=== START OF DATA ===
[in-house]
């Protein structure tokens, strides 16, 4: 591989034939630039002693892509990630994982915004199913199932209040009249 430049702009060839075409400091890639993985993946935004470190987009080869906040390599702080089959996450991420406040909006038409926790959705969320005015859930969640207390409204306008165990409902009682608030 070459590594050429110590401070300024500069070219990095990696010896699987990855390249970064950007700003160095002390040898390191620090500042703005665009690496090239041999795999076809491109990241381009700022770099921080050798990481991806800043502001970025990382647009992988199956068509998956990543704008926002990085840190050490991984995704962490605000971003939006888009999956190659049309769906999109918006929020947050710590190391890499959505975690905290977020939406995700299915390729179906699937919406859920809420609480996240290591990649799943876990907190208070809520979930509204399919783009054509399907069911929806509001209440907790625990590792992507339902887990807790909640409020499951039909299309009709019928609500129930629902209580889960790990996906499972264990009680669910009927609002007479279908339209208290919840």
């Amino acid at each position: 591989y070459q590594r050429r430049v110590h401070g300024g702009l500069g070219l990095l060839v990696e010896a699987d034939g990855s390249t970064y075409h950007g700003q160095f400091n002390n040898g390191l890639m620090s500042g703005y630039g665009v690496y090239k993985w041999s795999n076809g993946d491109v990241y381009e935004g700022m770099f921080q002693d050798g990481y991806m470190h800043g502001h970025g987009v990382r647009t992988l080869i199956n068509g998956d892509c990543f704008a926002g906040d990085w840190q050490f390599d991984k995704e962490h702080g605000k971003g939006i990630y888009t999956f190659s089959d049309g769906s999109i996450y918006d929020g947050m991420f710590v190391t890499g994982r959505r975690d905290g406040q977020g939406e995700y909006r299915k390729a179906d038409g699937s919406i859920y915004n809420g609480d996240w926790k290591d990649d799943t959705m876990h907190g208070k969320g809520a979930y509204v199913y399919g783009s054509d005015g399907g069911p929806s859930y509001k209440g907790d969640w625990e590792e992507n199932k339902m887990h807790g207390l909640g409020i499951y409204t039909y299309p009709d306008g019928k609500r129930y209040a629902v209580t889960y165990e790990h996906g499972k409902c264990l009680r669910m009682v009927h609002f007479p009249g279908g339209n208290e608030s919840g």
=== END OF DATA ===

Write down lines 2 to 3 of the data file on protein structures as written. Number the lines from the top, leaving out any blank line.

């Protein structure tokens, strides 16, 4: 591989034939630039002693892509990630994982915004199913199932209040009249 430049702009060839075409400091890639993985993946935004470190987009080869906040390599702080089959996450991420406040909006038409926790959705969320005015859930969640207390409204306008165990409902009682608030 070459590594050429110590401070300024500069070219990095990696010896699987990855390249970064950007700003160095002390040898390191620090500042703005665009690496090239041999795999076809491109990241381009700022770099921080050798990481991806800043502001970025990382647009992988199956068509998956990543704008926002990085840190050490991984995704962490605000971003939006888009999956190659049309769906999109918006929020947050710590190391890499959505975690905290977020939406995700299915390729179906699937919406859920809420609480996240290591990649799943876990907190208070809520979930509204399919783009054509399907069911929806509001209440907790625990590792992507339902887990807790909640409020499951039909299309009709019928609500129930629902209580889960790990996906499972264990009680669910009927609002007479279908339209208290919840």
């Amino acid at each position: 591989y070459q590594r050429r430049v110590h401070g300024g702009l500069g070219l990095l060839v990696e010896a699987d034939g990855s390249t970064y075409h950007g700003q160095f400091n002390n040898g390191l890639m620090s500042g703005y630039g665009v690496y090239k993985w041999s795999n076809g993946d491109v990241y381009e935004g700022m770099f921080q002693d050798g990481y991806m470190h800043g502001h970025g987009v990382r647009t992988l080869i199956n068509g998956d892509c990543f704008a926002g906040d990085w840190q050490f390599d991984k995704e962490h702080g605000k971003g939006i990630y888009t999956f190659s089959d049309g769906s999109i996450y918006d929020g947050m991420f710590v190391t890499g994982r959505r975690d905290g406040q977020g939406e995700y909006r299915k390729a179906d038409g699937s919406i859920y915004n809420g609480d996240w926790k290591d990649d799943t959705m876990h907190g208070k969320g809520a979930y509204v199913y399919g783009s054509d005015g399907g069911p929806s859930y509001k209440g907790d969640w625990e590792e992507n199932k339902m887990h807790g207390l909640g409020i499951y409204t039909y299309p009709d306008g019928k609500r129930y209040a629902v209580t889960y165990e790990h996906g499972k409902c264990l009680r669910m009682v009927h609002f007479p009249g279908g339209n208290e608030s919840g």